OBJECTIVE: To assess interleukin-2 concentrations in nasopharyngeal secretion of children (0-24 months) with acute respiratory syncytial virus bronchiolitis, within the first 12 hours of hospital admission, and compare the levels of IL-2 with the severity of the illness. METHODS: Prospective study performed between June and August 1999. The study included 62 patients, previously healthy, hospitalized with acute viral bronchiolitis characterized by recent prodromes of coryza and/or nasal obstruction, which evolved to at least two of the following signs: respiratory dysfunction, tachypnea, wheezing or rales, and detection of respiratory syncytial virus in nasopharyngeal aspirate. The nasopharyngeal specimens were collected within 12 hours of hospital admission. The interleukin-2 levels were obtained by enzyme immunoassay. Severity of illness was assessed through oxygen saturation by pulse oximetry, Modified Clinical Score System, time of supplemental oxygen required, length of hospital stay, and mechanical ventilation. Spearman's correlation and Kruskal-Wallis test were used to compared these variables in relation to the median of interleukin-2. The chi-square test was used for categorical analysis of interleukin-2. RESULTS: The mean age of patients was 2.2 (1.3-4) months. Males comprised 54% of cases. Hemoglobin oxygen saturation by pulse oximetry at hospital admission was below 95% in 66.1% of patients. The mean time of supplemental oxygen use was 4.7 days (±3.54). The mean length of hospital stay was 4.25 days (±1.76). Mechanical ventilation was used in 4.8% of patients. The values of interleukin-2 in nasopharyngeal aspirates varied from 0 to 40,256 ng/ml with median of 86 ng/ml (4.4 - 457.3). The study showed no statistical difference between levels of IL-2 and severity of illness. CONCLUSIONS: The interleukin-2 levels showed a heterogeneous behavior. We found no association between interleukin-2 levels in nasopharyngeal secretion and respiratory syncytial virus bronchiolitis.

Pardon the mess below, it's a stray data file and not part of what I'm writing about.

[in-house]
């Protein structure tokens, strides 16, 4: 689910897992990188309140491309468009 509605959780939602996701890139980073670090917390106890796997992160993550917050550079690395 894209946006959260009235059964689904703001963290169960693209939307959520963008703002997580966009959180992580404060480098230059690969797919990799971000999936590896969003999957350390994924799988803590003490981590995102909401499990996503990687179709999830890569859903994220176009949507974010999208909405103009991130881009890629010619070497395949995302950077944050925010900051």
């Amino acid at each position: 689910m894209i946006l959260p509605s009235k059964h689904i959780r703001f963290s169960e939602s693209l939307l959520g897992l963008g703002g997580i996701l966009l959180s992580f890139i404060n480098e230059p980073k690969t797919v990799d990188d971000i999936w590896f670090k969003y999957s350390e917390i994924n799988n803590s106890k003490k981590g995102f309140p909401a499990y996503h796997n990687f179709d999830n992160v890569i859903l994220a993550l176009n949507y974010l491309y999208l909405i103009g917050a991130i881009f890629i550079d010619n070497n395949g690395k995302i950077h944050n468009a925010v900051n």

Interleukin-2; acute viral bronchiolitis; respiratory syncytial virus; nasopharyngeal aspirates